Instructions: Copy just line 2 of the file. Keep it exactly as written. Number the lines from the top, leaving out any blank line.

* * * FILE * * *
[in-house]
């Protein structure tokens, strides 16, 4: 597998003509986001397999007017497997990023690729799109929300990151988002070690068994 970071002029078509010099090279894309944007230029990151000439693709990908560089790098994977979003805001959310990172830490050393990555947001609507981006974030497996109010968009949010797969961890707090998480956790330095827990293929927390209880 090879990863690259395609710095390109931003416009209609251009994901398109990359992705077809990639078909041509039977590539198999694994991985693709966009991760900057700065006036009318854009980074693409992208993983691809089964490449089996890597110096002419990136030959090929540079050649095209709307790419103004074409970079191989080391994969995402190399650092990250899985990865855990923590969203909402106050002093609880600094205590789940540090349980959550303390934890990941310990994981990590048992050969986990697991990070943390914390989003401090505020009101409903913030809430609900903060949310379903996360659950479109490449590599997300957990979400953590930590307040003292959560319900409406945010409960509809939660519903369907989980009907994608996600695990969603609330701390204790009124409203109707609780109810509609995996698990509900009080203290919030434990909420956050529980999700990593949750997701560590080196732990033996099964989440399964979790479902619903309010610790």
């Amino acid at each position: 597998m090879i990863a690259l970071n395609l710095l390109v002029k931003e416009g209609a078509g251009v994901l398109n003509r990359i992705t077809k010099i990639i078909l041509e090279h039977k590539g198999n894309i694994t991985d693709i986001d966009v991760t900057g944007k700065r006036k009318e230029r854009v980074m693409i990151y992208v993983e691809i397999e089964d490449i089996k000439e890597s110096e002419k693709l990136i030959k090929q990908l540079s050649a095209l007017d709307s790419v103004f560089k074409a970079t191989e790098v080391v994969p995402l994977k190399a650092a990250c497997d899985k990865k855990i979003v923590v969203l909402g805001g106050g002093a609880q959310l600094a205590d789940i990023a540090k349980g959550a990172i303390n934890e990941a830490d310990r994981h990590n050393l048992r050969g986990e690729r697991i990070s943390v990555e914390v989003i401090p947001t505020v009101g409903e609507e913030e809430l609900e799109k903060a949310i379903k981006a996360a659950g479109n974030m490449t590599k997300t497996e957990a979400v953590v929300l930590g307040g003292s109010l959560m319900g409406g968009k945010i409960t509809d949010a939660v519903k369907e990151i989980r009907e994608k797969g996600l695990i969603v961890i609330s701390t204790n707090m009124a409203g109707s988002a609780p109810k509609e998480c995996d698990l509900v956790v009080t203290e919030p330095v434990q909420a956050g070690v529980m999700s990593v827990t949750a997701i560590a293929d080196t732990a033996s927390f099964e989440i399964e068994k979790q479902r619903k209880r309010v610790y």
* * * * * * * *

């Protein structure tokens, strides 16, 4: 597998003509986001397999007017497997990023690729799109929300990151988002070690068994 970071002029078509010099090279894309944007230029990151000439693709990908560089790098994977979003805001959310990172830490050393990555947001609507981006974030497996109010968009949010797969961890707090998480956790330095827990293929927390209880 090879990863690259395609710095390109931003416009209609251009994901398109990359992705077809990639078909041509039977590539198999694994991985693709966009991760900057700065006036009318854009980074693409992208993983691809089964490449089996890597110096002419990136030959090929540079050649095209709307790419103004074409970079191989080391994969995402190399650092990250899985990865855990923590969203909402106050002093609880600094205590789940540090349980959550303390934890990941310990994981990590048992050969986990697991990070943390914390989003401090505020009101409903913030809430609900903060949310379903996360659950479109490449590599997300957990979400953590930590307040003292959560319900409406945010409960509809939660519903369907989980009907994608996600695990969603609330701390204790009124409203109707609780109810509609995996698990509900009080203290919030434990909420956050529980999700990593949750997701560590080196732990033996099964989440399964979790479902619903309010610790």